Although this was a Phase I trial, designed primarily to define dose and toxicity rather than anti-tumor response, J591 demonstrated anti-tumor activity. Radiolabeled J591 reduced prostate specific antigen (PSA) levels by as much as 85% and measurable tumor lesions by 90% for periods of up to and beyond eight months. PSA is a protein produced by prostate cells that can be detected in the blood. In prostate cancer patients, changes in PSA levels generally reflect whether a prostate cancer is worsening or improving. Several previous clinical trial publications have indicated that treatment-related PSA declines of greater than 50% correlate with improved survival.
In addition to Dr. Bander, collaborating authors on the study included Drs. Matthew I. Milowsky (first author), David M. Nanus, Lale Kostakoglu, Shankar Vallabhajosula, and Stanley J. Goldsmith all of NewYork-Presbyterian/Weill Cornell.
The study was funded by the NIH General Clinical Research Center Program; the Cancer Research Institute; the David H. Koch Foundation; the Peter Sacerdote Foundation; the Robert H. McCooey Memorial Cancer Research Fund; BZL Biologics, Inc.; and Millennium Pharmaceuticals, Inc.
About Prostate Cancer
According to the National Cancer Institute, there are approximately 1.7 million men living in the U.S. with a diagnosis of prostate cancer. To this number, approximately 230,000 new cases of prostate cancer will be diagnosed, and 29,900 men will die of the disease this year in the United States. The five-year survival rate of men with prostate cancer is 89%, with this percentage jumping to 100% if the cancer is found before it metastasizes (spreads to another area of the body). Today, there is a tremendous, unmet medical need for treating the disease, particularly for end-stage or hormone-refractory prostate cancer. Early detection is important, and the American Cancer Society recommends that men over the age of 50 have a PSA blood test every year. Coupled with a digital rectal exam (DRE), the PSA is a very useful test for determining which men need further evaluation.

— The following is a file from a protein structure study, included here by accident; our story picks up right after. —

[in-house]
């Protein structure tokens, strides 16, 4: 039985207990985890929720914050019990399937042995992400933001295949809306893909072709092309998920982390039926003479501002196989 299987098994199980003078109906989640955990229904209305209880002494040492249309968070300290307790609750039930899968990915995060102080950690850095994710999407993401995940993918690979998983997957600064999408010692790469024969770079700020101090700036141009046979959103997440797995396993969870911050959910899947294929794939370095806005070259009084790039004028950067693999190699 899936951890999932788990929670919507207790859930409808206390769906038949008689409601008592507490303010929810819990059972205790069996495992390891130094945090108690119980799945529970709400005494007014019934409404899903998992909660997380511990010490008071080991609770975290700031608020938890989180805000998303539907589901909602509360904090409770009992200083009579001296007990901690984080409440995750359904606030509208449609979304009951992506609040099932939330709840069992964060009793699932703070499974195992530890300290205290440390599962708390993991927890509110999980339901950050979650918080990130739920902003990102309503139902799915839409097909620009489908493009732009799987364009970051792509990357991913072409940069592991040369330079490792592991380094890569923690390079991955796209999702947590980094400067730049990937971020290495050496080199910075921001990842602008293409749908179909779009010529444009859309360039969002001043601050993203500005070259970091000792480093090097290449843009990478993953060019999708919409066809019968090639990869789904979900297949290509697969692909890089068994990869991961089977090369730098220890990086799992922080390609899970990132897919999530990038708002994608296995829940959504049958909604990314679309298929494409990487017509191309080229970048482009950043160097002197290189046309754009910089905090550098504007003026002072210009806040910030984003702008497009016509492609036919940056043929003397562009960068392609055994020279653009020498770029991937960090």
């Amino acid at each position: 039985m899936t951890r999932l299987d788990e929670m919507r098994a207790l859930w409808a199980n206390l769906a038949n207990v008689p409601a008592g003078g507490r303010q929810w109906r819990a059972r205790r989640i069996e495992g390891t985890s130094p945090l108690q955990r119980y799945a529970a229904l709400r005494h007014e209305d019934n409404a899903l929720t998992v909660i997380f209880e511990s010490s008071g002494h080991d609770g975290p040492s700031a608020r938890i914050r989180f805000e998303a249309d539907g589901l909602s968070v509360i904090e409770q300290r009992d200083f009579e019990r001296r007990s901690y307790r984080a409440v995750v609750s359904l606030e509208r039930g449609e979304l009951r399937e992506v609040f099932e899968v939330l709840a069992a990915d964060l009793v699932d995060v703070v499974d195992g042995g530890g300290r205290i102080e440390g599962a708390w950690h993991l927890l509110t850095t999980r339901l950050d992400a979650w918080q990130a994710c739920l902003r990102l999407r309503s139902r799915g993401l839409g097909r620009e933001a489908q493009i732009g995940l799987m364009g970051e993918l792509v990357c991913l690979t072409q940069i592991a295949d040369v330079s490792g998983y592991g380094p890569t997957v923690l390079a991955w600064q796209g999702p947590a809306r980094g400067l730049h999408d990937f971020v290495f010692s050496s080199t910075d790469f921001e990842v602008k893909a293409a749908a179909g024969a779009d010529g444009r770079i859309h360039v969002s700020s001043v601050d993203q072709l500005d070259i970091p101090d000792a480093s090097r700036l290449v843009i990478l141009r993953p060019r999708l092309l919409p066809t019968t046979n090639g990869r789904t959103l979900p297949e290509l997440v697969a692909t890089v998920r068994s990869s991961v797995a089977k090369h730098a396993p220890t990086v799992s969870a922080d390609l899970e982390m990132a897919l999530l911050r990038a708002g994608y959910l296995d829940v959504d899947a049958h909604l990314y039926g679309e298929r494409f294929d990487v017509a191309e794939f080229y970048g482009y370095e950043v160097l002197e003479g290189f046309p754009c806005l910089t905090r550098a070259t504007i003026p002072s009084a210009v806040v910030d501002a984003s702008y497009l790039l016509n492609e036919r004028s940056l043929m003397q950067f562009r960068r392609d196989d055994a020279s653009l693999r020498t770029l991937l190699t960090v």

About J591 Development Plans
The monoclonal antibody J591 was developed in the laboratory of Dr. Neil Bander at Weill Cornell Medical College and licensed to BZL Biologics, Inc. Dr. Bander serves as a consultant to BZL Biologics, Inc. In April 2001, Millennium Pharmaceuticals, Inc. (NASDAQ: MLNM) entered into an agreement with BZL Biologics, L.L.C., for the joint development and commercialization of antibody-based therapeutics targeting PSMA, including both chemotherapeutic agent conjugated and radio-labeled products. These products include MLN2704 and J591RL. Millennium currently has exclusive development and worldwide marketing rights to these products.
About NewYork-Presbyterian Hospital/Weill Cornell Medical Center
The NewYork-Presbyterian Hospital/Weill Cornell Medical Center, located in New York City, is one of the leading academic medical centers in the world, comprising the teaching Hospital NewYork-Presbyterian and its academic partner Weill Cornell Medical College. NewYork-Presbyterian/Weill Cornell provides state-of-the-art inpatient, ambulatory, and preventive care in all areas of medicine, and is committed to excellence in patient care, research, education, and community service. Along with Weill Cornell, Columbia University College of Physicians Surgeons is NewYork-Presbyterian's major academic affiliate.